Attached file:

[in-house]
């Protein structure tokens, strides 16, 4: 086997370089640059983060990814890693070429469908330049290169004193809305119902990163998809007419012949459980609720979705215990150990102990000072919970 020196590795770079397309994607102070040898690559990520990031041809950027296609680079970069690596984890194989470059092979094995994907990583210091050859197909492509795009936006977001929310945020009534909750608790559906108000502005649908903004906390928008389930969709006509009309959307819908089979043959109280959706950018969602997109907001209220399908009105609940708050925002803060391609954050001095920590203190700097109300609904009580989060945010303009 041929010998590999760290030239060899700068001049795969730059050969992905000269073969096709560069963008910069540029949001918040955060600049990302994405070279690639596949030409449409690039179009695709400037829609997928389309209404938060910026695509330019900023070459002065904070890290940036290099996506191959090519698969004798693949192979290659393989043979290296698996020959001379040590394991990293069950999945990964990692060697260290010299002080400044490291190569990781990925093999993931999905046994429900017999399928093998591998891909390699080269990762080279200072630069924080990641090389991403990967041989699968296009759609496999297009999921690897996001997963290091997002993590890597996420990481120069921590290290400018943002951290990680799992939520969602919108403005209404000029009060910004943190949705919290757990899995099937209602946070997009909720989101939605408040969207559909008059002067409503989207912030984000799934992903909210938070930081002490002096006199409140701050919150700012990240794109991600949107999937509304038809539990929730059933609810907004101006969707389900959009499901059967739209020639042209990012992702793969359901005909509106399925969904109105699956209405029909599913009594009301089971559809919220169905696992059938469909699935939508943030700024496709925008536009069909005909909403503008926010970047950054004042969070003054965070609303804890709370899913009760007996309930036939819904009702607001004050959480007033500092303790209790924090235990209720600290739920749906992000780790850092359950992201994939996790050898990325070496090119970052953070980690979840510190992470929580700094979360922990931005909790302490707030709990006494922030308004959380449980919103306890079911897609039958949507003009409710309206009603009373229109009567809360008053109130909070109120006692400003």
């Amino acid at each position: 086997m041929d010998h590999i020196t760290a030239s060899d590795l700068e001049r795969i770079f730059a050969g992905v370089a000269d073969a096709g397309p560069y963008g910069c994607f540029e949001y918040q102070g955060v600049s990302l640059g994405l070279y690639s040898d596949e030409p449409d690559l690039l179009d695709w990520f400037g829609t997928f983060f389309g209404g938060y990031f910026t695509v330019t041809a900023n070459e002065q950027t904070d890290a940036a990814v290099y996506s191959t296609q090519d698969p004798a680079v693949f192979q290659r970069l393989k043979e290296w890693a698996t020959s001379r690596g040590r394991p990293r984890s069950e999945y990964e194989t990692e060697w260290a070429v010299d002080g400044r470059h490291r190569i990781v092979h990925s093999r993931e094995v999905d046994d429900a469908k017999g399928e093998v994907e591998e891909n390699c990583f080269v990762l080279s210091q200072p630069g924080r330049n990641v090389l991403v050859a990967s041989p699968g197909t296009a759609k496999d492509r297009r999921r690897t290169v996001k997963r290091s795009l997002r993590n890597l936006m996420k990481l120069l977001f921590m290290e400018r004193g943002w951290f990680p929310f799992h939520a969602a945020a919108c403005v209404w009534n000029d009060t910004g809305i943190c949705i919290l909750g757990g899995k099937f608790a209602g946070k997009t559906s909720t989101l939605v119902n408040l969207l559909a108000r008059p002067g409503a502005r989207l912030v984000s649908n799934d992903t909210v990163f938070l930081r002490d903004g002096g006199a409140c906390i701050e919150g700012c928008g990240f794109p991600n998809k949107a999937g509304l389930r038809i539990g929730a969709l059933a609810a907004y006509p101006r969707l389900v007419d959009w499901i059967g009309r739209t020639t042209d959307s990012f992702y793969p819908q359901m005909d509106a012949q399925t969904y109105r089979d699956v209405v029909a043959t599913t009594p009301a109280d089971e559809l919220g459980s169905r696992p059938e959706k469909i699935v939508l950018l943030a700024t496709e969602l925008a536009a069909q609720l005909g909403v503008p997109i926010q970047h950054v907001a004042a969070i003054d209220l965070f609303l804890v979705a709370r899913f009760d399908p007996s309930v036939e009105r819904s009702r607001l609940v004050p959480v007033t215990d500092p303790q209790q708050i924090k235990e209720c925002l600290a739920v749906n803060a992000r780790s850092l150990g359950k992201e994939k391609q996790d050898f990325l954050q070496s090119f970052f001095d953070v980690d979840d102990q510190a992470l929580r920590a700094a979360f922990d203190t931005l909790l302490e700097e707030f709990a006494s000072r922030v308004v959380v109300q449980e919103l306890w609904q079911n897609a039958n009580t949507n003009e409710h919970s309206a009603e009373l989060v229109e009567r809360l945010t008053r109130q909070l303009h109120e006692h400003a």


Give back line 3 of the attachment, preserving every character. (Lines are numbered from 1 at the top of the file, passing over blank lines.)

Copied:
């Amino acid at each position: 086997m041929d010998h590999i020196t760290a030239s060899d590795l700068e001049r795969i770079f730059a050969g992905v370089a000269d073969a096709g397309p560069y963008g910069c994607f540029e949001y918040q102070g955060v600049s990302l640059g994405l070279y690639s040898d596949e030409p449409d690559l690039l179009d695709w990520f400037g829609t997928f983060f389309g209404g938060y990031f910026t695509v330019t041809a900023n070459e002065q950027t904070d890290a940036a990814v290099y996506s191959t296609q090519d698969p004798a680079v693949f192979q290659r970069l393989k043979e290296w890693a698996t020959s001379r690596g040590r394991p990293r984890s069950e999945y990964e194989t990692e060697w260290a070429v010299d002080g400044r470059h490291r190569i990781v092979h990925s093999r993931e094995v999905d046994d429900a469908k017999g399928e093998v994907e591998e891909n390699c990583f080269v990762l080279s210091q200072p630069g924080r330049n990641v090389l991403v050859a990967s041989p699968g197909t296009a759609k496999d492509r297009r999921r690897t290169v996001k997963r290091s795009l997002r993590n890597l936006m996420k990481l120069l977001f921590m290290e400018r004193g943002w951290f990680p929310f799992h939520a969602a945020a919108c403005v209404w009534n000029d009060t910004g809305i943190c949705i919290l909750g757990g899995k099937f608790a209602g946070k997009t559906s909720t989101l939605v119902n408040l969207l559909a108000r008059p002067g409503a502005r989207l912030v984000s649908n799934d992903t909210v990163f938070l930081r002490d903004g002096g006199a409140c906390i701050e919150g700012c928008g990240f794109p991600n998809k949107a999937g509304l389930r038809i539990g929730a969709l059933a609810a907004y006509p101006r969707l389900v007419d959009w499901i059967g009309r739209t020639t042209d959307s990012f992702y793969p819908q359901m005909d509106a012949q399925t969904y109105r089979d699956v209405v029909a043959t599913t009594p009301a109280d089971e559809l919220g459980s169905r696992p059938e959706k469909i699935v939508l950018l943030a700024t496709e969602l925008a536009a069909q609720l005909g909403v503008p997109i926010q970047h950054v907001a004042a969070i003054d209220l965070f609303l804890v979705a709370r899913f009760d399908p007996s309930v036939e009105r819904s009702r607001l609940v004050p959480v007033t215990d500092p303790q209790q708050i924090k235990e209720c925002l600290a739920v749906n803060a992000r780790s850092l150990g359950k992201e994939k391609q996790d050898f990325l954050q070496s090119f970052f001095d953070v980690d979840d102990q510190a992470l929580r920590a700094a979360f922990d203190t931005l909790l302490e700097e707030f709990a006494s000072r922030v308004v959380v109300q449980e919103l306890w609904q079911n897609a039958n009580t949507n003009e409710h919970s309206a009603e009373l989060v229109e009567r809360l945010t008053r109130q909070l303009h109120e006692h400003a």